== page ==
Given the state of Roma's defense, not to mention the fact that this was their sixth match in February, I'm not sure many Giallorossi fans were brimming with confidence heading into yesterday's match. But with Milan suffering their own February fatigue, Roma didn't necessarily seem destined for defeat. After all, Roma did put three goals past Milan at the San Siro during their draw in late October, so the two Italian giants seemed on level pegging despite Milan being higher on the table.
But our confidence was quickly shattered as Milan had Roma on the run almost from the word go. With a flurry of chances and a couple of disallowed goals early in the match, Milan's objective was clear: put Roma away early and often.
Despite being under Milan's thumb early in this match, Roma clawed back time and time again and put up a good fight until the bitter end when Pedro and Henrikh Mkhitaryan had last gasp attempts turned away deep into stoppage time.
It was a wild one, so let's separate the wheat from the chaff, the marshmallows from the rest of the Lucky Charms, and the sinners from the saints.
After turning in a decent performance against Benevento last weekend, which was incredibly his first Serie A start of the season, Captain Caveman had a horror show last night. Fazio did some nice things against Milan—winning a few aerials, completing nearly 90% of his passes, and somehow completing a dribble—but the rest of his evening was either inert or completely volatile, typified, of course, by his penalty on Davide Calabria.
Was it a fair call? You be the judge:
By even attempting a challenge at the edge of the box, Fazio was walking a razor's edge here. But whether you agree with the call or not, he should have had better positional awareness to know where he was, to not even tempt fate. Besides which, even without attempting a tackle, Fazio was likely still in position to stop the play, or at the very least alter it enough to where it wouldn't have produced a genuine chance on goal.
I'll always be a Fazio fan, but his days with Roma are likely numbered.
Despite completing 95% of his passes and chipping in one key pass, Villar was practically M.I.A. against Milan. Stats aside, Villar just didn't pass the eye test yesterday, providing little more than idle passing in midfield and offering no creative energy going forward.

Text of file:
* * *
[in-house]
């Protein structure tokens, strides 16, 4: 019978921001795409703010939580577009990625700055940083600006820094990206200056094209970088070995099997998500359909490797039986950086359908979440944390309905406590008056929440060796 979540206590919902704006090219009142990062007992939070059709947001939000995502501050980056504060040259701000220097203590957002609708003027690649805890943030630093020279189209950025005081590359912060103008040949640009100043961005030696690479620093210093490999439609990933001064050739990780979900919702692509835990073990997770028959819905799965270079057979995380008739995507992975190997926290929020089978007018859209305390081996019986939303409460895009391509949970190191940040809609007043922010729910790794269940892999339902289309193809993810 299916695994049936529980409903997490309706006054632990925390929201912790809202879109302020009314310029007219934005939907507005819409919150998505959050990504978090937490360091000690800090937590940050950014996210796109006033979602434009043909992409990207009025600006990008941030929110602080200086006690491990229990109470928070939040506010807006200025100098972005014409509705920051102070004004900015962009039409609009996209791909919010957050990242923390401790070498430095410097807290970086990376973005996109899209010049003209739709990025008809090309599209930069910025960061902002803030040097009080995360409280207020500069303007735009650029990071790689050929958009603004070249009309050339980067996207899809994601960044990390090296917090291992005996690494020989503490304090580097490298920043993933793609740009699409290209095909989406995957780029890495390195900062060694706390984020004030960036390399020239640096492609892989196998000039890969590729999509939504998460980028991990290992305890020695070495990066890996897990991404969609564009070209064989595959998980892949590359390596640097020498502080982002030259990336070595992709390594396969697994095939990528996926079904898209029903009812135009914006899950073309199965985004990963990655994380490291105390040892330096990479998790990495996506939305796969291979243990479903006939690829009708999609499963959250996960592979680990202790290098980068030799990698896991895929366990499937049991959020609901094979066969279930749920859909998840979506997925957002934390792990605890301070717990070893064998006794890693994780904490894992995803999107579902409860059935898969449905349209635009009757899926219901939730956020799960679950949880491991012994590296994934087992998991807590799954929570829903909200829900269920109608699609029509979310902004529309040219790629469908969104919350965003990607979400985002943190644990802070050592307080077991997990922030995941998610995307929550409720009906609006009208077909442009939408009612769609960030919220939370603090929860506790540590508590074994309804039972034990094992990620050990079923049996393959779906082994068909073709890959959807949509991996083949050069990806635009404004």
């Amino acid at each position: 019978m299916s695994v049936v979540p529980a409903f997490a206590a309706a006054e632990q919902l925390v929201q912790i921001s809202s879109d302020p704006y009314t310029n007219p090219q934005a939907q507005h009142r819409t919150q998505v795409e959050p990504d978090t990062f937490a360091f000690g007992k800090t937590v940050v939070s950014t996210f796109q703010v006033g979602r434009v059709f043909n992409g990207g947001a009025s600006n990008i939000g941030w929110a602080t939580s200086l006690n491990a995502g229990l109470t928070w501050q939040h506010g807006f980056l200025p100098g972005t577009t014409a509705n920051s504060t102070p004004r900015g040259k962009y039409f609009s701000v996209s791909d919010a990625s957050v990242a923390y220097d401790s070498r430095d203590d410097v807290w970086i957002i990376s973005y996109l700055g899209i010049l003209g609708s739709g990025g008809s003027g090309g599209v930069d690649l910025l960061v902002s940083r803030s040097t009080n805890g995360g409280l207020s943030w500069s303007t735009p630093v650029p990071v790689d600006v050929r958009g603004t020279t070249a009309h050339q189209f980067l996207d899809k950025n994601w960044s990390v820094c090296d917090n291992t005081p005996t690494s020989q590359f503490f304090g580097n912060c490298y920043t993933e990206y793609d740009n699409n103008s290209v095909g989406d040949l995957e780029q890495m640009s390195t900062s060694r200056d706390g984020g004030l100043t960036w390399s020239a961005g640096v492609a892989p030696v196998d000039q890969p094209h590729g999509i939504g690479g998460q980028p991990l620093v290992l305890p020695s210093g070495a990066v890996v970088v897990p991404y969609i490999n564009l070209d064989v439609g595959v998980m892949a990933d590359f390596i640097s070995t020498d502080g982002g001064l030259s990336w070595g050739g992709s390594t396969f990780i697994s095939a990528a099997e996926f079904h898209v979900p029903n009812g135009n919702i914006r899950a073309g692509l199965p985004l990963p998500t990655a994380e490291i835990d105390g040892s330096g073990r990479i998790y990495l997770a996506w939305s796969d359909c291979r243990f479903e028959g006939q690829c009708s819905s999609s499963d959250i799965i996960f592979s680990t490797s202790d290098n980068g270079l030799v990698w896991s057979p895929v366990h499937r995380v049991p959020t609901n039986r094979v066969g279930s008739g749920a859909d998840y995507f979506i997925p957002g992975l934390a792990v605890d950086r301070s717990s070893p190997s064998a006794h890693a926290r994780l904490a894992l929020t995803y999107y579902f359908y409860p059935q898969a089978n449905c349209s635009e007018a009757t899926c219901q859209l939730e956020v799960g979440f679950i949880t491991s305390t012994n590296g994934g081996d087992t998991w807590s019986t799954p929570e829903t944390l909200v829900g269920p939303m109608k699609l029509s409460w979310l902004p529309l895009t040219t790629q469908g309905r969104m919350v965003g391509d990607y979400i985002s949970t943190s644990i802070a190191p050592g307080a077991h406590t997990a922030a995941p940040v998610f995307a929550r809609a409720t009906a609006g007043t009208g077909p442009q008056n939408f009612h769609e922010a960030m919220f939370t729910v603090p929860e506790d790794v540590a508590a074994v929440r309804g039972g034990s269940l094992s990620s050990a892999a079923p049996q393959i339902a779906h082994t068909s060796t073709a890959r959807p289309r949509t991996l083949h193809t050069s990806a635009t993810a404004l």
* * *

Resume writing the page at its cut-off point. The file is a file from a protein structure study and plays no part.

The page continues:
There have been many...many...matches in which we've marveled at Villar's rapid ascension but today was a reminder that he is very much a raw and inexperienced player prone to fluctuations like these.
With his side begging for an impactful performance from its striker, Mayoral came up woefully short for the second-straight match. In 79 minutes, Mayoral took 34 touches and managed only one shot, which was blocked.
While words are great, Mayoral's evening is perhaps best captured by this image:
If Mayoral wants to be Roma's striker of the future, he needs to do better against Roma's toughest opponents—disappearing acts like this won't cut the mustard.
Now, don't go accusing me of bias here (besides, just wait a few dozen words) but as great as Lopez was yesterday, he still sprinkled in moments like this: brief blips of imprecision and inattention that nearly cost Roma dearly. This wasn't even the worst possession-based error we've ever seen from Lopez, but it drives home an essential point: no matter how many saves he makes, you never feel completely safe in his hands.
Wait...what!? No, your eyes don't deceive you. For the first time ever, we have a dual sinner/saint! Truly a landmark moment here at CdT.
While I was tempted to put Pau in the Stuck In Between category (that's what it's for after all), the difference between the good and bad yesterday was too stark to ignore. Lopez's errant clearance did lead to Ante Rebic's sensational goal, but it didn't directly lead to it; Milan still had a bit of work to do. And besides, Roma's defense didn't do Lopez any favors.
And just imagine where Roma would have been without Lopez's eight saves, five of which were in the box and none of which were as outstanding as this:
I'm not sure what the future holds for Pau Lopez at Roma but even I, one of his most vocal critics, can admit that he's been much better in 2021. Milan absolutely peppered Roma's backline yesterday and Lopez was up to the task more than he wasn't.
One can't help but wonder if this match would have been any different if Fonseca didn't pull Veretout from the match in the 78th minute, but the Frenchman put in another outstanding shift yesterday. In those 78 minutes, Veretout took two shots (both on-target), scored Roma's only goal (his 10th of the year) with a beautiful side-footed shot past Gianluigi Donnarumma, all while covering more ground than a FedEx driver.
Ol’ Spinny just barely made the saints list but Roma's left wing-back extraordinaire did just enough to remain in our good graces. In 90 minutes, Spinazzola put his only shot on target, chipped in one key pass, completed four dribbles, and hit on an impressive five of seven long-ball passes.
Yesterday was a pretty dispiriting loss for many Roma fans, but if you looked closely enough, there was some good. With two eminently winnable matches this week (Fiorentina on the road and Genoa at home) hopefully we'll have more halos in our future.